“You are a priest forever according to the order of Melchizedek.” Hebrews 5:6
Melchizedek was that mysterious priest who first appears in the 14th chapter of Genesis, when he brings out bread and wine and blesses Abram. He is again recalled in Psalm 110’s description of the victorious Messiah who would be called as high priest, not because he was born into the tribe of Levi but rather as one called by God to offer sacrifices and mediate between God and the people.
The author of the Book of Hebrews in the New Testament picks up this theme in exalting Jesus as the high priest forever. Each time we gather at the Holy Eucharist for the offering of the bread and wine that become the very Body and Blood of Jesus, we recall that mysterious priest of peace, Melchizedek.
The passage from Hebrews was the second reading at the Mass of Christian Burial for Bishop David Choby, the 11th bishop of Nashville. How fitting it was because my friend, + David Choby, was a priest through and through. Hebrews speaks of no one taking this honor of high priest on his own initiative but only after being called by God. This call to put on Christ Jesus, even in the midst of weakness, and to offer sacrifice, to serve with patience and to seek a path of holiness was the life of Bishop Choby.
When I was first ordained, I would often hear the expression, “a priests’ priest.” It usually referred to a priest who was always there to support his brother priests. It was this priest who was always at jubilee anniversaries to support a brother priest or at the hospital to visit a priest who was ill or to take a pastoral responsibility when the priest could not. Even more so, this “priests’ priest” tended to enjoy the company of other priests and seek to be uplifted as he lifted up their spirits.
These were the qualities that I saw exemplified in the 18 years during which I called Bishop Choby friend. Our friendship really began when he was elected diocesan administrator for Nashville in 2004 and appointed bishop fourteen months later. After his ordination, he became a “bishops’ bishop.”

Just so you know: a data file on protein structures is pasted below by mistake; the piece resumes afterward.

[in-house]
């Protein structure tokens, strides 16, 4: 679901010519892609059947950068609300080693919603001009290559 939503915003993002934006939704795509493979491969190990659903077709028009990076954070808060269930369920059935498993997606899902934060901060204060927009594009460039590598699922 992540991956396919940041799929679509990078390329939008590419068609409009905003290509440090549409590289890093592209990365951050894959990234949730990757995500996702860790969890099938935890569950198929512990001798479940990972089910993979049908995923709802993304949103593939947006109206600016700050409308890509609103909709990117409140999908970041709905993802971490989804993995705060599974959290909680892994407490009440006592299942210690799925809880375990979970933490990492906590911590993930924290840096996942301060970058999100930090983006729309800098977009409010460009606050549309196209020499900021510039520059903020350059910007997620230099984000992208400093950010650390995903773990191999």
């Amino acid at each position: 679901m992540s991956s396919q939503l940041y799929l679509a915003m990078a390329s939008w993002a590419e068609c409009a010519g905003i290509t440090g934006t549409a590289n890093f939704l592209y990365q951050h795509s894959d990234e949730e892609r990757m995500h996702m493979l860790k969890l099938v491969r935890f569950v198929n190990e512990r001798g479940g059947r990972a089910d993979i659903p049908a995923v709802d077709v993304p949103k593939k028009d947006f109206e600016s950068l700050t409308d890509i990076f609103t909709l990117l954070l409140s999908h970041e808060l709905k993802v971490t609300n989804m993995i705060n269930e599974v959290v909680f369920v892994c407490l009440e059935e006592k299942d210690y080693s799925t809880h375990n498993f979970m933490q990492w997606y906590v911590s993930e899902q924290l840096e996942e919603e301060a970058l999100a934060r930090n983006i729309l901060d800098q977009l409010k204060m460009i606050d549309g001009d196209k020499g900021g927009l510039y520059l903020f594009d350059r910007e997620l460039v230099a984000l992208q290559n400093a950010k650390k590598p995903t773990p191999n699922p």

Four times a year we bishops of the Province of Louisville (the 7 dioceses of Kentucky and Tennessee) gather for provincial meetings, which mostly take the form of support groups. (I credit Archbishop Thomas Kelly for initiating this wonderful format some 35 years ago!) Of all the bishops, + David Choby was the most faithful in his participation — always enjoying, always lifting up others, and always with stories and wit, experiences and wisdom to help and inspire.
Bishop Choby was just 70 years old when he died earlier this month on the eve of Pentecost Sunday. At the end of his life, after spending more than four months in hospital and rehab and after at least three operations, he remained that “bishops’ bishop.”
We spoke over the phone the day before he died. At the very end, he said that he hoped to be present at the August meeting of the Province of Bishops but would not be at the national gathering of United States Bishops in Indianapolis in mid-June. When I asked him if he had any message for me to carry to brother bishops, he said quickly, “Oh yes. Please tell those bishops who know me of my gratitude for their prayers and of my greeting, friendship and love.”
I tried to recall why his Funeral Mass was so touching to me emotionally, why I will miss him more than most who have gone before me. It was his genuine capacity to be a friend. When together, he never missed an opportunity to ask how I was doing and was usually specific on one question or another. And then he paused to listen to my reply. He knew how to make friends and to keep them.
His Mass of Christian Burial was not at the Cathedral of the Incarnation but rather at the recently dedicated Diocesan Pastoral Center with its newly remodeled sanctuary, Sagrado Corazon, which holds 3,000 and is used primarily for Masses for the Latino faithful in the Diocese of Nashville.
The Church was filled with the faithful who loved this bishop, who befriended so well. How fitting that we would gather at the Holy Eucharist, where the bread and wine become the very Body and Blood of Jesus at the hands of the faithful priest in the line of that mysterious priest of peace, Melchizedek. Bishop David Choby, may you rest in eternal peace.